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This Week in Nature: Mar 29, 2007

Today's Nature offers a host of tasty morsels.

In an editorial, Nature urges funding agencies to support the newly formed International Mouse Knockout Consortium, a group that aims to systematically knock out every single gene in the mouse genome to build a repository of mutant mice.

Three books on systems biology go under review by Eric Werner from the University of Oxford. The books include An Introduction to Systems Biology: Design Principles of Biological Circuits by Uri Alon; Life: An Introduction to Complex Systems Biology by Kunihiko Kaneko; and Systems Biology: Properties of Reconstructed Networks by Bernhard Palsson.

In a paper from Jillian Banfield's lab at Berkeley, lead author Ian Lo describes work involving community genomics and proteomics in an acidophilic biofilm. "The findings suggest that exchange of large blocks of gene variants is crucial for the adaptation to specific ecological niches within the very acidic, metal-rich environment," according to the abstract.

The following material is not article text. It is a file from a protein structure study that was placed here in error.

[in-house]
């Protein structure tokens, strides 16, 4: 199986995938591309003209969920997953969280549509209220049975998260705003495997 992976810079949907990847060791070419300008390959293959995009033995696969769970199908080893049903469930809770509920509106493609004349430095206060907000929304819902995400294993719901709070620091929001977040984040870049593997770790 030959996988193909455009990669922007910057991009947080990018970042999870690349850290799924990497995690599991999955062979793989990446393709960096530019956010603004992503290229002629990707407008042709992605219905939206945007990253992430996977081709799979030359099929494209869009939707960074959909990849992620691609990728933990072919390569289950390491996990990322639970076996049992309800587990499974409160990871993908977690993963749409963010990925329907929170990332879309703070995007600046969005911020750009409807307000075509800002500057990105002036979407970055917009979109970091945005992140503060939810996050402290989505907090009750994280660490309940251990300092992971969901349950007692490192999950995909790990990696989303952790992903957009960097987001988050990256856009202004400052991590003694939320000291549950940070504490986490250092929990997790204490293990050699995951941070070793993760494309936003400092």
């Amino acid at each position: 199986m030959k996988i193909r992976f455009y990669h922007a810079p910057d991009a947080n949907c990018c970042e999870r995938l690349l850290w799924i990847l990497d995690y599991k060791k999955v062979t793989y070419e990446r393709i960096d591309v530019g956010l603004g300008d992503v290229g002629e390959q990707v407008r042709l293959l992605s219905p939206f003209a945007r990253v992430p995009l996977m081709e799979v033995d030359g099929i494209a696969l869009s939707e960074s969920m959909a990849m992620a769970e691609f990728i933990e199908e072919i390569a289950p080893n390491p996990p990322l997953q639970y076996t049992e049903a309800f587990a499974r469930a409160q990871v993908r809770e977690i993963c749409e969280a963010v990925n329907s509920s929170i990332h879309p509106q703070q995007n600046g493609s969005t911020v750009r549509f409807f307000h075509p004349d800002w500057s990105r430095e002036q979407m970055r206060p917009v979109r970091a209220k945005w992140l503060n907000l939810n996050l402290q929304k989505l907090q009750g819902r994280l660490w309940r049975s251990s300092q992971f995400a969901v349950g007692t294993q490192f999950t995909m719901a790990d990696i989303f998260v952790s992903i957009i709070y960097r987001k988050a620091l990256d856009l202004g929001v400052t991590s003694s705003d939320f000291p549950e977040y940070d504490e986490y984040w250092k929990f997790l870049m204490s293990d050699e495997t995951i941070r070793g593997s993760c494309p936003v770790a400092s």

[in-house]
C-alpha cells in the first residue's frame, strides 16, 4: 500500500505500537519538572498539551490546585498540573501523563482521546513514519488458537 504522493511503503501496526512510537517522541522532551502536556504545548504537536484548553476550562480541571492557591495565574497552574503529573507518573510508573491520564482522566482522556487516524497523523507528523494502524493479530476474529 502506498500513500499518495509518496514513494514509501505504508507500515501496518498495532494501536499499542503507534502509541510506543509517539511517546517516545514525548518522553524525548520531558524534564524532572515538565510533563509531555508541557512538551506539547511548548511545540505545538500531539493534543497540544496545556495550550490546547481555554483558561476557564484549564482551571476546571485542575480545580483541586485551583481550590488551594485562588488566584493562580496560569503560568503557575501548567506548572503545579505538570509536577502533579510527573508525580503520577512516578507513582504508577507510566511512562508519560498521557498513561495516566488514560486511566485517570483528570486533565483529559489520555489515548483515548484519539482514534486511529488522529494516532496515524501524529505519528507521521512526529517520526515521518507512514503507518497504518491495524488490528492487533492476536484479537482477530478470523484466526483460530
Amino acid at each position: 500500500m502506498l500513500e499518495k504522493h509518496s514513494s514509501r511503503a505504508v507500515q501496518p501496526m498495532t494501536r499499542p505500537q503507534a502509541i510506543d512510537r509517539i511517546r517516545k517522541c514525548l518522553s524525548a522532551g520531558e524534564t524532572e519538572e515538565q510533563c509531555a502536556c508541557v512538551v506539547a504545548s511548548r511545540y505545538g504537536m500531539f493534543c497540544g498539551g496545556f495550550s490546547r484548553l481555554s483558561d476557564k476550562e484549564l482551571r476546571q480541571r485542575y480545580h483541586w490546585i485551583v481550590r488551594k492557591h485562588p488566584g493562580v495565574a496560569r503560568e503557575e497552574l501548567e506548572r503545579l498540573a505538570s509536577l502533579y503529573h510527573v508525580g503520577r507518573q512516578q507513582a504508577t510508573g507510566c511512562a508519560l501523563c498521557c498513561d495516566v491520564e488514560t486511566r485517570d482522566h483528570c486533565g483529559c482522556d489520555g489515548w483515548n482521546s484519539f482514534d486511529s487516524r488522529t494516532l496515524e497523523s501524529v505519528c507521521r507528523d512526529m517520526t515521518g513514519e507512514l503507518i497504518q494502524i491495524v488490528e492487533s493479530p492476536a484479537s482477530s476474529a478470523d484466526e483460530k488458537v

A paper from lead author Istvan Albert at Penn State examines H2A.Z nucleosomes by sequencing 322,000 individual yeast nucleosomes to determine regional context.

 

The Scan

Missed Early Cases

A retrospective analysis of blood samples suggests early SARS-CoV-2 infections may have been missed in the US, the New York Times reports.

Limited Journal Editor Diversity

A survey finds low diversity among scientific and medical journal editors, according to The Scientist.

How Much of a Threat?

Science writes that need for a provision aimed at shoring up genomic data security within a new US bill is being questioned.

PNAS Papers on Historic Helicobacter Spread, Brain Development, C. difficile RNAs

In PNAS this week: Helicobacter genetic diversity gives insight into human migrations, gene expression patterns of brain development, and more.